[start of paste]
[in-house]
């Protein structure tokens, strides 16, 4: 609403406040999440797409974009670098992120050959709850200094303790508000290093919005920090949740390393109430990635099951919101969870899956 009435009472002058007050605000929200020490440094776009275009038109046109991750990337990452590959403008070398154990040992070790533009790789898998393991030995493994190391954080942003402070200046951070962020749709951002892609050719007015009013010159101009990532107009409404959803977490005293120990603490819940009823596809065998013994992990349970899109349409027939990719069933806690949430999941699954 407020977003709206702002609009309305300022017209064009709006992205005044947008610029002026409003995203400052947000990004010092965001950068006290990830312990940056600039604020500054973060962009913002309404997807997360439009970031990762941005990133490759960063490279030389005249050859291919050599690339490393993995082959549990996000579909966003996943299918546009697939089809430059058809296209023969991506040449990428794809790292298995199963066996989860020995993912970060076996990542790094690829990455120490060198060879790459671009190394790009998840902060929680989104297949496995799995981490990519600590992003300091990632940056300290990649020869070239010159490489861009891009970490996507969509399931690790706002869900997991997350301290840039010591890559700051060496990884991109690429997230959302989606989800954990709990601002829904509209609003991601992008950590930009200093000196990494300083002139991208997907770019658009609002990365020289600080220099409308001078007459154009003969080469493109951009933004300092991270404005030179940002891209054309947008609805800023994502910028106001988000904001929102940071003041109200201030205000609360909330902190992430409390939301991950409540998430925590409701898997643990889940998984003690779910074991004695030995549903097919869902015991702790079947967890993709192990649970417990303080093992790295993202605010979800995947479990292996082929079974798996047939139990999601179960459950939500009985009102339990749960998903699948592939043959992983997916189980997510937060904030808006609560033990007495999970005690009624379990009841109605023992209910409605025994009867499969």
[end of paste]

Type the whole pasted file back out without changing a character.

[in-house]
């Protein structure tokens, strides 16, 4: 609403406040999440797409974009670098992120050959709850200094303790508000290093919005920090949740390393109430990635099951919101969870899956 009435009472002058007050605000929200020490440094776009275009038109046109991750990337990452590959403008070398154990040992070790533009790789898998393991030995493994190391954080942003402070200046951070962020749709951002892609050719007015009013010159101009990532107009409404959803977490005293120990603490819940009823596809065998013994992990349970899109349409027939990719069933806690949430999941699954 407020977003709206702002609009309305300022017209064009709006992205005044947008610029002026409003995203400052947000990004010092965001950068006290990830312990940056600039604020500054973060962009913002309404997807997360439009970031990762941005990133490759960063490279030389005249050859291919050599690339490393993995082959549990996000579909966003996943299918546009697939089809430059058809296209023969991506040449990428794809790292298995199963066996989860020995993912970060076996990542790094690829990455120490060198060879790459671009190394790009998840902060929680989104297949496995799995981490990519600590992003300091990632940056300290990649020869070239010159490489861009891009970490996507969509399931690790706002869900997991997350301290840039010591890559700051060496990884991109690429997230959302989606989800954990709990601002829904509209609003991601992008950590930009200093000196990494300083002139991208997907770019658009609002990365020289600080220099409308001078007459154009003969080469493109951009933004300092991270404005030179940002891209054309947008609805800023994502910028106001988000904001929102940071003041109200201030205000609360909330902190992430409390939301991950409540998430925590409701898997643990889940998984003690779910074991004695030995549903097919869902015991702790079947967890993709192990649970417990303080093992790295993202605010979800995947479990292996082929079974798996047939139990999601179960459950939500009985009102339990749960998903699948592939043959992983997916189980997510937060904030808006609560033990007495999970005690009624379990009841109605023992209910409605025994009867499969």